Jonah Goldberg
According to the Shinto religion, the world rests on the back of a turtle. If you ask a Shinto true-believer "Well, what's the turtle standing on?" He'll say, "another turtle." If you ask him, "Well, what's (ital) that (end ital) turtle standing on?" He'll answer, "He's on a turtle, too." And if you ask him, "Well, what's that turtle standing on?" He'll probably smack you with a rolled-up tatami mat and say, "Look, buddy, it's turtles all the way down." Well, you can play a similar game in Washington when it comes to payback. Almost every political fuss can trace its lineage back to George Washington forgetting to invite John Adams to a poker game, or something like that. Take the current fight over President Bush's choice to be solicitor general, Ted Olson. On the surface, the fight is about whether Olson told the Senate Judiciary Committee the whole truth when he said that he had no involvement in something called the Arkansas Project administered by the American Spectator, an ornery conservative magazine. The Arkansas Project was, depending on whom you ask, either a tough-minded journalistic effort to get to the bottom of Bill Clinton's shady dealings in Arkansas or the kind of nefarious conspiracy to topple a world leader that James Bond usually foils. Olson says he told the truth when he recently assured the Senate Judiciary Committee he wasn't involved with the Arkansas Project. Democrats on the Senate Judiciary Committee don't believe him and want to investigate whether Olson shaved the truth in his testimony. But nobody - and I really mean nobody - in Washington thinks that's what's really going on. First, some background. Olson is a hugely respected and accomplished lawyer who has argued before the Supreme Court some 15 times. In fact, he was the Bush team's lawyer in the Supreme Court case of Bush vs. Gore, which settled fall's Florida electoral brouhaha. Since we aren't all waiting in Soviet-style lines to buy electric cars in compliance with the latest directive from the Gore administration, you might be able to figure out that Olson won the argument. But Olson's history of delivering bitter disappointments to liberals and Democrats is far richer. Olson was an adviser to the lawyers for Paula Jones, the woman who wouldn't well, you know, with then-Governor Clinton. Olson has long ties to the Federalist Society, a group of generally geeky conservative lawyers, as well as other conservative legal groups. And his wife, Barbara Olson, wrote a best seller that treated Mrs. Clinton like a piñata. She also played a significant role in some of the congressional investigations that gave Bill Clinton migraines and forced him to find solace in the "arms" of an intern. So, it comes as no surprise to read in The New York Times, "To some Democrats, the effort to impede Mr. Olson's nomination carries with it the exquisite pleasure of payback to Mr. Olson and his wife who were major figures in the campaign of relentless criticism of the Clintons waged by an assortment of opponents." Indeed, a Nexis search reveals that almost every major news story about Olson's confirmation battle mentions that this assault on him might be, in the words of the New York Post, "possible payback for his alleged role in digging up dirt on the Clintons." But the funny thing is that the assaults on Clinton were widely seen as "payback" for all sorts of things, such as the "unfair" defeat of George Bush in 1992, when he was beaten up over an economy that was actually doing fine. Or, many people said Clinton's troubles were attributable to the fact that he manipulated the press during the campaign and the press sought revenge once he was elected. Or you could say that Ted Olson was, in fact, a creation of the payback culture because conservatives are still smarting from the defeat of Robert Bork. In fact, the Federalist Society was essentially created so conservatives wouldn't take Borking lying down anymore. But then again, the whole reason Judge Bork got Borked has been attributed to the fact that he fired the special prosecutor during the so-called "Midnight Massacre" during Watergate. But then again, the whole reason Watergate happened in the first place, according to some, is that Richard Nixon went after Helen Douglas during the McCarthy period. After all, Nixon didn't do anything LBJ and JFK didn't do. Every "gotchya" in American politics is payback in somebody's eyes. I know that sounds cynical, but in a sense that's democracy: a huge childish fight with one side screaming, "you started it," and another side saying, "you started it." Ultimately, it's "you started its" all the way down.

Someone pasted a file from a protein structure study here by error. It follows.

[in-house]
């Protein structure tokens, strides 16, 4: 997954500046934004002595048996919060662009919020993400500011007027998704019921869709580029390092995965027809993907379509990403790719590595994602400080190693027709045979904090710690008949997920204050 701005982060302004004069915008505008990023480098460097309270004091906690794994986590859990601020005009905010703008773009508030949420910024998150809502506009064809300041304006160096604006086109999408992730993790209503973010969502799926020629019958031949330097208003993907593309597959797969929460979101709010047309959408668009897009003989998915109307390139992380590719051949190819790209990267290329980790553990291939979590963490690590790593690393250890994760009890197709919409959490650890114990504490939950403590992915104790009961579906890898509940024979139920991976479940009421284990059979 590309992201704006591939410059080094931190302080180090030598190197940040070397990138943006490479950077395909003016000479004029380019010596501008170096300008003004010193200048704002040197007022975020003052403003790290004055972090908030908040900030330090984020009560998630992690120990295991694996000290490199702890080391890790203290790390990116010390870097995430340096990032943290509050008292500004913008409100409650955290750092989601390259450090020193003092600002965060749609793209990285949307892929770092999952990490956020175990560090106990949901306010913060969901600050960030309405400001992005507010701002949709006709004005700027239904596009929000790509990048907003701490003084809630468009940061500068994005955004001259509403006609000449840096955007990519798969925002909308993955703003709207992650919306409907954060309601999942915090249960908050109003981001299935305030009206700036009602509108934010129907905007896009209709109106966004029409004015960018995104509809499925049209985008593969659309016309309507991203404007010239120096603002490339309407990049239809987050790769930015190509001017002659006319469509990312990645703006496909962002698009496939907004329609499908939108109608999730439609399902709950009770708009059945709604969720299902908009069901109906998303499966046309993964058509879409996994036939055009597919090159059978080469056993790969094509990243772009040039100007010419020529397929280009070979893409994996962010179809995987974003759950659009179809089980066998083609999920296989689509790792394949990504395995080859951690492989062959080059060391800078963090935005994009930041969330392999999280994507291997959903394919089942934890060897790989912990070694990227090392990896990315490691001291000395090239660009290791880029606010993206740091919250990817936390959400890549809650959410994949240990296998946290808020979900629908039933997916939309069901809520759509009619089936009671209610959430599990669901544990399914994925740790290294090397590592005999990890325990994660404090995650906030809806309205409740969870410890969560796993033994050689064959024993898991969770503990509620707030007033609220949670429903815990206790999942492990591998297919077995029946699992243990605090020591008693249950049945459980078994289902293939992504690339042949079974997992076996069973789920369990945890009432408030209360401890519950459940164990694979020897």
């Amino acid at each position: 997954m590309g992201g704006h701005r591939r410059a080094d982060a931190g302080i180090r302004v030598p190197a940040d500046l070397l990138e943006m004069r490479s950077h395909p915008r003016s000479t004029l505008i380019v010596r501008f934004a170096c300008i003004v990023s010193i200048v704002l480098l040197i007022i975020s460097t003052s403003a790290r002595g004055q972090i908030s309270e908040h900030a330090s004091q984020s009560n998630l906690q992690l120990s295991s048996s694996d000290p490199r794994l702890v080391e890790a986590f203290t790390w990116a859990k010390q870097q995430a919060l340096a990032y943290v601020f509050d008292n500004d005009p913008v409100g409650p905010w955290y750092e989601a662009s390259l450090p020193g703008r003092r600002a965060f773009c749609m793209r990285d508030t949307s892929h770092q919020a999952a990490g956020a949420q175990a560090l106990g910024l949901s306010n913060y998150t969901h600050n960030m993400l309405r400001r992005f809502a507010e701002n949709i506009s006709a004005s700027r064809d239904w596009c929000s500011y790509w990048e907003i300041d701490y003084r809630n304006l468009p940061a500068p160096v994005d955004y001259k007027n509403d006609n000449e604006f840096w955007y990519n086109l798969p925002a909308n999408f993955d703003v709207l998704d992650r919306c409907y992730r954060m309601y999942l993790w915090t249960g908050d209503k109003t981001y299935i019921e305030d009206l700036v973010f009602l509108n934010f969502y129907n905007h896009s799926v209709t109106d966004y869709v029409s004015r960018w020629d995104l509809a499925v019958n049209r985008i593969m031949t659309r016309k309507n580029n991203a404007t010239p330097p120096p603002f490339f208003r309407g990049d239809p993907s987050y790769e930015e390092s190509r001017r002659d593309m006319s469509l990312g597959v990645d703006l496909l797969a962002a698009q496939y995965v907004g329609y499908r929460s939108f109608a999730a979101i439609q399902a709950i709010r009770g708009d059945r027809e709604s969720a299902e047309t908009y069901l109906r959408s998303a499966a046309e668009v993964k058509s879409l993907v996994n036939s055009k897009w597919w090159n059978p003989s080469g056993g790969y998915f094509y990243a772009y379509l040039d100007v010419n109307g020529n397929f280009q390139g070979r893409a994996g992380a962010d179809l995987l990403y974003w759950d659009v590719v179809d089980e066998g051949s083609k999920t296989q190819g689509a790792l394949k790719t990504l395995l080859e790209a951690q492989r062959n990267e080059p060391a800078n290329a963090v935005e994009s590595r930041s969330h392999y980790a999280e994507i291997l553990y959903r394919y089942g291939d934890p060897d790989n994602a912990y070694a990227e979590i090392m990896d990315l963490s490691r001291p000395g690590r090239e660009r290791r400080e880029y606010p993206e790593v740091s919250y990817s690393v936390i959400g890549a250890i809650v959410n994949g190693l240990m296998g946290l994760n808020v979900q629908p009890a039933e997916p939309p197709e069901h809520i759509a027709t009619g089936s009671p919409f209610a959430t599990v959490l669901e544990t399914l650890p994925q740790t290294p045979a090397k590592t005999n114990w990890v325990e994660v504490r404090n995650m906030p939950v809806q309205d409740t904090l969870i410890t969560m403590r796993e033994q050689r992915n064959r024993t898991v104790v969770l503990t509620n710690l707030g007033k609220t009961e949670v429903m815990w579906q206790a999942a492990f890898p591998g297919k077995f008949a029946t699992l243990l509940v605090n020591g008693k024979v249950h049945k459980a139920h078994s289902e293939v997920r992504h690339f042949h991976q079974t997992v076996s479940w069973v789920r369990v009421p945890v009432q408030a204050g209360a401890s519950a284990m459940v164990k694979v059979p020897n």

Jonah Goldberg

Jonah Goldberg is editor-at-large of National Review Online,and the author of the book The Tyranny of Clichés. You can reach him via Twitter @JonahNRO.
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